Eye For Film >> Movies >> The Graduate (1967) Film Review
Reviewed by: Angus Wolfe Murray
Returning to this iconic Sixties movie 37 years later, certain things are immediately striking. Firstly, it feels as fresh today as it did then. Secondly, Mike Nichols is so inventive as a director. Thirdly, if you want another reason for voting it the most influential comedy of its decade, Calder Willingham and Buck Henry's screenplay remains as sharp and poised as a stiletto.
Dustin Hoffman, at that time an unknown 29-year-old off-Broadway character actor, was so obviously the wrong person to play a strapping 21-year-old blonde Californian sports jock and college graduate, who is seduced by his father's business partner's alcoholic wife. It is to his lasting credit and Nichol's belief in the symbiosis of opposites that his portrayal of Benjamin Braddock has become a benchmark performance, heralding an era of anti-heroes. Ben's evolution throughout the film from virginal wet rag to self-possessed leading man is cleverly and credibly conceived.
The philistine, pool-maintained, bar-accessorised, money-driven, lonely, phony lifestyle of these middle-class Los Angeles suburbanites is ceaselessly satirised, with memorable performances from William Daniels, as Ben's dad, and Murray Hamilton, as Mr Robinson. The humour keeps a tight grip on slapstick. In these days of 21st century grossout comic mayhem, The Graduate remains in a class of its own.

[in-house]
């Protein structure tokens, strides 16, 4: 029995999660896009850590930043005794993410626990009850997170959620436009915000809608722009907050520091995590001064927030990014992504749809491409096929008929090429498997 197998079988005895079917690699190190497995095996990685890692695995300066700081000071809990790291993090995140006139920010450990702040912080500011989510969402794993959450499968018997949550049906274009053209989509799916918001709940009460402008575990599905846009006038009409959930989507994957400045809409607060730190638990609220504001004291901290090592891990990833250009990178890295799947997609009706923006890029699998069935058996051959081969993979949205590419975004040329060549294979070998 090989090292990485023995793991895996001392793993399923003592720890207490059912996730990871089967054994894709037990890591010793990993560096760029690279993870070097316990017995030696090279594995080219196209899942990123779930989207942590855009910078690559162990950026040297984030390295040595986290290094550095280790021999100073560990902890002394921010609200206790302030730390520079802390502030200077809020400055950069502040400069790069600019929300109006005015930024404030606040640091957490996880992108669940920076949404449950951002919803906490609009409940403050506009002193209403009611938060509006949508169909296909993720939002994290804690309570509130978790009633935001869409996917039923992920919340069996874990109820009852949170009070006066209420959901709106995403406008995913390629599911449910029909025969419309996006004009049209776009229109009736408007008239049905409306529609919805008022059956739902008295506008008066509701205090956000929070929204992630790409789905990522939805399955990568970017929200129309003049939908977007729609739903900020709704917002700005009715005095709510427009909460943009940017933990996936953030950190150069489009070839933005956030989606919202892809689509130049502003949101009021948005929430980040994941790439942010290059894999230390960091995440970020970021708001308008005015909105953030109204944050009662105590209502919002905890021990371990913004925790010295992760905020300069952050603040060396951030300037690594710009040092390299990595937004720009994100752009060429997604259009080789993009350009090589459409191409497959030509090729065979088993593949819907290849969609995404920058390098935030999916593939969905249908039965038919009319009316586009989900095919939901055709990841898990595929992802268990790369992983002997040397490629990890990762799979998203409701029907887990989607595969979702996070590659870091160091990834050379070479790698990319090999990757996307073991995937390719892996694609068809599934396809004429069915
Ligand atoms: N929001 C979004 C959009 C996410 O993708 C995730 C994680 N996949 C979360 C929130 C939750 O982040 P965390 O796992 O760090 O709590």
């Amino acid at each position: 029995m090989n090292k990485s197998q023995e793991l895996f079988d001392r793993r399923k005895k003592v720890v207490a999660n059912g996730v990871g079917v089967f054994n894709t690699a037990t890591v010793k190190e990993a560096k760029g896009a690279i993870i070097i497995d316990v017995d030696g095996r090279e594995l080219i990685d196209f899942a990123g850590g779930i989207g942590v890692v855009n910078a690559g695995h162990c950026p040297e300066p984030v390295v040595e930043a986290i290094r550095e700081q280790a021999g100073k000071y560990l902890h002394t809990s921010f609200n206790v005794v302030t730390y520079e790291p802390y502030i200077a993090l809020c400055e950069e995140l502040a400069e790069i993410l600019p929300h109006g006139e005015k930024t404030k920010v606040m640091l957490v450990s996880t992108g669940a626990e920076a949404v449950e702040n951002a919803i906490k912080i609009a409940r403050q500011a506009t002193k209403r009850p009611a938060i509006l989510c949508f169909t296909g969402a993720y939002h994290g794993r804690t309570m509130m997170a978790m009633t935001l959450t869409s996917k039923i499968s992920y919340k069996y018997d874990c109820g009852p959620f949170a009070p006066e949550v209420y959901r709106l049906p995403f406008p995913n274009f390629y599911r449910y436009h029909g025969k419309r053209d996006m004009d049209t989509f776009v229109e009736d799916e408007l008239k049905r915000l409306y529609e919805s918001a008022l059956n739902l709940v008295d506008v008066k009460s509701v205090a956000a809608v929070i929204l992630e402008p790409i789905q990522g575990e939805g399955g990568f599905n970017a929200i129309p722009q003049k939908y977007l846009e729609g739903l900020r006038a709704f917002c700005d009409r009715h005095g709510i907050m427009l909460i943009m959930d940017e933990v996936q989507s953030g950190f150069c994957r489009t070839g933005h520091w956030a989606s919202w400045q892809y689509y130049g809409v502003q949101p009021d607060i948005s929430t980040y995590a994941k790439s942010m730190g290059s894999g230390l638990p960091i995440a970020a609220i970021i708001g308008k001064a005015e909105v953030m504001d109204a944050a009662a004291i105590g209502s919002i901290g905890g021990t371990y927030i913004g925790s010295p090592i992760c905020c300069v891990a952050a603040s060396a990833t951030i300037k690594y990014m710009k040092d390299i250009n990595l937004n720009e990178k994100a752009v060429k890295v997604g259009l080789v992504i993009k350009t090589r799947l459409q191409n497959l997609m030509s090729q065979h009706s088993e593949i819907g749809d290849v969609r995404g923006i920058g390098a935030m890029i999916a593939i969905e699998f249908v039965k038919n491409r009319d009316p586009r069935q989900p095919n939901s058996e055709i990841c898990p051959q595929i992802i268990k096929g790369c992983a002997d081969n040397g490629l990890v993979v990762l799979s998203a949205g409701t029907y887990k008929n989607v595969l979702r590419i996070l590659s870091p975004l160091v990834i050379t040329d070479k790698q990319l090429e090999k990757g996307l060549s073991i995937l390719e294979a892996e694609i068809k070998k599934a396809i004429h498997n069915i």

Anne Bancroft's Mrs Robinson, immortalised by Simon and Garfunkel, is a paragon of the predatory rich bored housewife, possibly too beautiful and not raddled enough, in the style of Dorothy Malone, but controlling and bitter, almost vulnerable in the harsh light of the hotel bedroom. Katherine Ross, as her daughter Elaine, has a quality of innocence that is strengthened by a clear conscience and an enquiring mind. She became the doyenne of untouchable loveliness in those years when Natalie Wood's feelings for James Dean in Rebel Without A Cause was the pinnacle of romantic yearning.
The Graduate has grown rather than diminished since 1967. The sentimentality that once offended cynical teenage critics appears charming and understated now. Above all, it can be seen as an example of precision editing (Sam O'Steen) and drop dead performances. There isn't a flabby moment or false note.Reviewed on: 23 Oct 2004
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